Any company that uses online channels to sell their goods and services can run apprenticeship programmes. These particularly include the retail, wholesale and import/export sectors as well as tourism and service companies, logistics and mobility service providers, financial service providers and manufacturers that sell their products online. Companies interested in this new apprenticeship can find out more and register here:


“Often there’s a lack of basic information”

For years, retailers have been complaining about showrooming: i.e. customers coming into a high-street shop for advice and then in the end buying from an online retailer. But the problem often lies elsewhere, explains Sabine Risse from IFH Cologne.


Sabine Risse, IFH Köln

“Showrooming – less common
than many people imagine.”

How often does showrooming actually occur?

Less often than many people imagine. Only 14 % of all current online purchases start by checking out products in high-street shops. The reverse is actually much more common: In the case of 45 % of all purchases in highstreet shops, an online search for information was carried out beforehand – and the trend is rising. Highstreet retailers must therefore be prepared for the fact that their customers are well informed when they enter the shop.


How can dealers counteract showrooming?

Often there’s a lack of basic information: Our studies show that retailers lose many consumers within the store itself. More than three-quarters of consumers who gained information about a product within the store and were still undecided about which purchasing channel to use, only made the decision to order online there and then. In these cases, the high-street retailer did not manage to keep the customer in their store. There can be many reasons for this. Perhaps the right product was not in stock, the advice was not convincing, or the employee was simply disagreeable. Retailers need to act in this area.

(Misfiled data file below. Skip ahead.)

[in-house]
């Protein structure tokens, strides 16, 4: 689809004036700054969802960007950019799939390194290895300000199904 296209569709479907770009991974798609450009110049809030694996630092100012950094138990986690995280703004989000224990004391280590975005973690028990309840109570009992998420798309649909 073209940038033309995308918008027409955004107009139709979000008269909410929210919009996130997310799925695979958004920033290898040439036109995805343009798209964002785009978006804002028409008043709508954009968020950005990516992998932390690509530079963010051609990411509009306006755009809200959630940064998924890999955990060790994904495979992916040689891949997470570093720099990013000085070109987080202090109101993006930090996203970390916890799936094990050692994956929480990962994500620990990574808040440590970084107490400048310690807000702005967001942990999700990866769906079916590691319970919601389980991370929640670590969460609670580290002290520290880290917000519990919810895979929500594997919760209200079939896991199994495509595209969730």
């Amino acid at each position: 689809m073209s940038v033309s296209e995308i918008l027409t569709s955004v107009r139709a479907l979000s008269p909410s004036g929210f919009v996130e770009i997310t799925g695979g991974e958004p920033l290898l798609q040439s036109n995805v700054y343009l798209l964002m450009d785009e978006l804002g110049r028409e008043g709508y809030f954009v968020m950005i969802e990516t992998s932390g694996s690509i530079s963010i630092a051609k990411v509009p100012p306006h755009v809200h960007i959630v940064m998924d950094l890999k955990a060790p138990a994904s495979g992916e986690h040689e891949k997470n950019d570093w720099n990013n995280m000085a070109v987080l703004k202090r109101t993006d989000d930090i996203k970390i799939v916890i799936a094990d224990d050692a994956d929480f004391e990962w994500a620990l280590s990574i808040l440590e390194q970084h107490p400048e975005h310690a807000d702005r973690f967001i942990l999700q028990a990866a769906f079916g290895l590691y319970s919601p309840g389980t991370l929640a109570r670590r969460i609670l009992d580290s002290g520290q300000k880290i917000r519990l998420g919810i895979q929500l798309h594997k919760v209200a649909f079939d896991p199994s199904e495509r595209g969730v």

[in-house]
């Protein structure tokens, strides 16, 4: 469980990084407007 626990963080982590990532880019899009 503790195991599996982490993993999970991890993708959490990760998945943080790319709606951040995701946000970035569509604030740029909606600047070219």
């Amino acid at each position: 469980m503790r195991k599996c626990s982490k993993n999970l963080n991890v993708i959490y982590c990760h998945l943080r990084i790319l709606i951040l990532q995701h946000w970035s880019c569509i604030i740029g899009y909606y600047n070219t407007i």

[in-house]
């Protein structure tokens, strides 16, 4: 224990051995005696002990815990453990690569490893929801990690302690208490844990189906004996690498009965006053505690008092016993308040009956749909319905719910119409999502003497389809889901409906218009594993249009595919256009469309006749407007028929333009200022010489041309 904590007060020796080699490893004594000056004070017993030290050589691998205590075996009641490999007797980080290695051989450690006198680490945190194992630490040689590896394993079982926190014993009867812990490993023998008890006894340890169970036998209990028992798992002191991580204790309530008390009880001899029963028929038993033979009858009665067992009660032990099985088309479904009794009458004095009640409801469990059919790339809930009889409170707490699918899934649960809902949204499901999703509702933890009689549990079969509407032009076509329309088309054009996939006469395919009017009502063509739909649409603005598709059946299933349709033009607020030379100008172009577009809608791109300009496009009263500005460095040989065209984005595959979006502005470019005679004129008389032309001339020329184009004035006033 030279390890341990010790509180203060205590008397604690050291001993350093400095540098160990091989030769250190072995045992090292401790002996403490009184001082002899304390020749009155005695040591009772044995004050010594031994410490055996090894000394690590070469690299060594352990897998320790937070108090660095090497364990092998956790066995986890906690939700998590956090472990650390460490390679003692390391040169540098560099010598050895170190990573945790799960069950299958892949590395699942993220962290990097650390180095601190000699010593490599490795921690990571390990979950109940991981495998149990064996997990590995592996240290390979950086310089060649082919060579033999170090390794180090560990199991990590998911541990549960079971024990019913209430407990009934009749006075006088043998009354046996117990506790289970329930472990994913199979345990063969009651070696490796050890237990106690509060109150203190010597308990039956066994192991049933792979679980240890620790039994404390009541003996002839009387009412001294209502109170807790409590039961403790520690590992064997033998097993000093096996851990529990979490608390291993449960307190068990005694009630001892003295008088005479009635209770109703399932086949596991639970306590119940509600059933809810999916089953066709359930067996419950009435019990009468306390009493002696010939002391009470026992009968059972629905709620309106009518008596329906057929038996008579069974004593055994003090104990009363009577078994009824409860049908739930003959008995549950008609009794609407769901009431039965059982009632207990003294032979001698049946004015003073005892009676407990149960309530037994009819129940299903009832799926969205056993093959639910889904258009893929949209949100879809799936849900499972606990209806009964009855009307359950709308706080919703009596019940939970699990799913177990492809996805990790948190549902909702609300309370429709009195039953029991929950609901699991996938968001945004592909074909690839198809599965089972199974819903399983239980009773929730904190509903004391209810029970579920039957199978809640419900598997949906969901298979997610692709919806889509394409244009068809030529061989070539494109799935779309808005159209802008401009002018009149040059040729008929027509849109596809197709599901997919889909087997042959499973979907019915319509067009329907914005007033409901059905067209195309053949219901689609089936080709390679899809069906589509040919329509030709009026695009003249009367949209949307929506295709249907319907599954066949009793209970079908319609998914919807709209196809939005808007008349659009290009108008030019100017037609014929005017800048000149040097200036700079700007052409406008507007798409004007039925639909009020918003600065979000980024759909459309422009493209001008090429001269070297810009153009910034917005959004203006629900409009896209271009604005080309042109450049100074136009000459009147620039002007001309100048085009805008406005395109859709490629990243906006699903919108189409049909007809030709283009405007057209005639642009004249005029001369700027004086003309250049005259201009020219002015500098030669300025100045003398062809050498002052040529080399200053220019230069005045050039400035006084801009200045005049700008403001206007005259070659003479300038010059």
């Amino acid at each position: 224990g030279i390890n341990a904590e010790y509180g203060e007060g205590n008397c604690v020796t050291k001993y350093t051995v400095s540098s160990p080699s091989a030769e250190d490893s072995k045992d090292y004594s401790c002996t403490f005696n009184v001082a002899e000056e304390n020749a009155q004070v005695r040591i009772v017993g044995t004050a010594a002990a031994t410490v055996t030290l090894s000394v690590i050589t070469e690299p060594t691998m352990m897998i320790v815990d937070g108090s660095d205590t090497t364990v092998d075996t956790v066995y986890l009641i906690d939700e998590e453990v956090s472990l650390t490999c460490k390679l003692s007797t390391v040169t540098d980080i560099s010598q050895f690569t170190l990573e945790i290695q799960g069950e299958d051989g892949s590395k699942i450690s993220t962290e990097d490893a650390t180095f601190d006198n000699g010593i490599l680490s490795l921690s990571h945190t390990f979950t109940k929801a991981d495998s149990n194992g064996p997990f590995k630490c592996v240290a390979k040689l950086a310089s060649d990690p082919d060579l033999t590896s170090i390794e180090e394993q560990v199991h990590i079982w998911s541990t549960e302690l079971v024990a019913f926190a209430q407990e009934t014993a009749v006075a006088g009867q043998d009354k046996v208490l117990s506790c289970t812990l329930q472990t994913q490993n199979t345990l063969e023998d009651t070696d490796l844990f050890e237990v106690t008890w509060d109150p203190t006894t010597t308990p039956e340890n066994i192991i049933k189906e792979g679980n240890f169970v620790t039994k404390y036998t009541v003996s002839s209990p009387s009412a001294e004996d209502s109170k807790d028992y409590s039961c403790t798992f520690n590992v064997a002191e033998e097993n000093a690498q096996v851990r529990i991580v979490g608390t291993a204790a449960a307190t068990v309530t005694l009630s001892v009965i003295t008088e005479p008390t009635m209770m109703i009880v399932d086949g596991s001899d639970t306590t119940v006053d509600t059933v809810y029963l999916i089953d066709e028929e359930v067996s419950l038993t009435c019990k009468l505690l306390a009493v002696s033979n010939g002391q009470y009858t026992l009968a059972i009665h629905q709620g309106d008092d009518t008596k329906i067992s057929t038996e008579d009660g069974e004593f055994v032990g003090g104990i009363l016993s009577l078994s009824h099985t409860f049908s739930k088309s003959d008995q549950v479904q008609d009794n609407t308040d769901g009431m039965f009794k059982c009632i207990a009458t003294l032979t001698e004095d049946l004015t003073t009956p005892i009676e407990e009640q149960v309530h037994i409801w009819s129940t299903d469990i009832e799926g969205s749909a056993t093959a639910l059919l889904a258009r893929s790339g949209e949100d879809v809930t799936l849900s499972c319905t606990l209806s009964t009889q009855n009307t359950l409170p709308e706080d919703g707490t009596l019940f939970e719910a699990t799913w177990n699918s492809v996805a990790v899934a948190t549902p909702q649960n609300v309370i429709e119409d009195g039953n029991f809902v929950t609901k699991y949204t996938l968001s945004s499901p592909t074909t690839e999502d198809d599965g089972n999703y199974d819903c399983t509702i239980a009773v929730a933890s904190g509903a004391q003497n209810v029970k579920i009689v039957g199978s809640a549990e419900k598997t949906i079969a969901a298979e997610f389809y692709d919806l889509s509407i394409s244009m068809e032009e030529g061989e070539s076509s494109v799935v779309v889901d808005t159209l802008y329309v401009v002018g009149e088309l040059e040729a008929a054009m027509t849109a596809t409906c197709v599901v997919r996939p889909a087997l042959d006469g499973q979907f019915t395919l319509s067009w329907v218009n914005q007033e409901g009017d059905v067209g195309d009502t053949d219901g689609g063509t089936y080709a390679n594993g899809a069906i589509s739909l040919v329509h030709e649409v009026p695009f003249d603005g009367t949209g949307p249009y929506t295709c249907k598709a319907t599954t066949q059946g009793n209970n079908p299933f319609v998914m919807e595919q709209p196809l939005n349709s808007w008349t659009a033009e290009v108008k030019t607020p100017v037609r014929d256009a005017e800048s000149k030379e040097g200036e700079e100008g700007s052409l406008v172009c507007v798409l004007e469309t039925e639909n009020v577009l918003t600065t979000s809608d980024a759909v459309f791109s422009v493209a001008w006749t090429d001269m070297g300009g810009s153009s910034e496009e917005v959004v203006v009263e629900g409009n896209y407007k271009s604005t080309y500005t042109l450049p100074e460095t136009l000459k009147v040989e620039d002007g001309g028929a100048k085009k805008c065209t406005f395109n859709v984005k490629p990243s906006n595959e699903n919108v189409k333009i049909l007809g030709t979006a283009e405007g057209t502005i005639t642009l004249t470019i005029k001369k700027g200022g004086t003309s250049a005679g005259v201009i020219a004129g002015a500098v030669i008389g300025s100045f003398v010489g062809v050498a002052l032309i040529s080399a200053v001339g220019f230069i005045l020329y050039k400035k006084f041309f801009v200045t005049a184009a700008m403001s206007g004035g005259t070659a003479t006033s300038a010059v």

What do you think of a so-called consulting fee?

Charging for a completely normal consultation in a retail store is in my opinion the wrong way to win out over online traders – in fact, quite the reverse: Such charges would drive consumers even further into the arms of their major digital competitors.

Tendence Academy

Knowledge exchange!


The Tendence Academy programme on the stage in Hall 9.1 once again provides practical knowledge for the bricks-and-mortar and digital retail sectors. On each day of the fair there will be six expert lectures covering all relevant areas of the consumer goods trade.


More information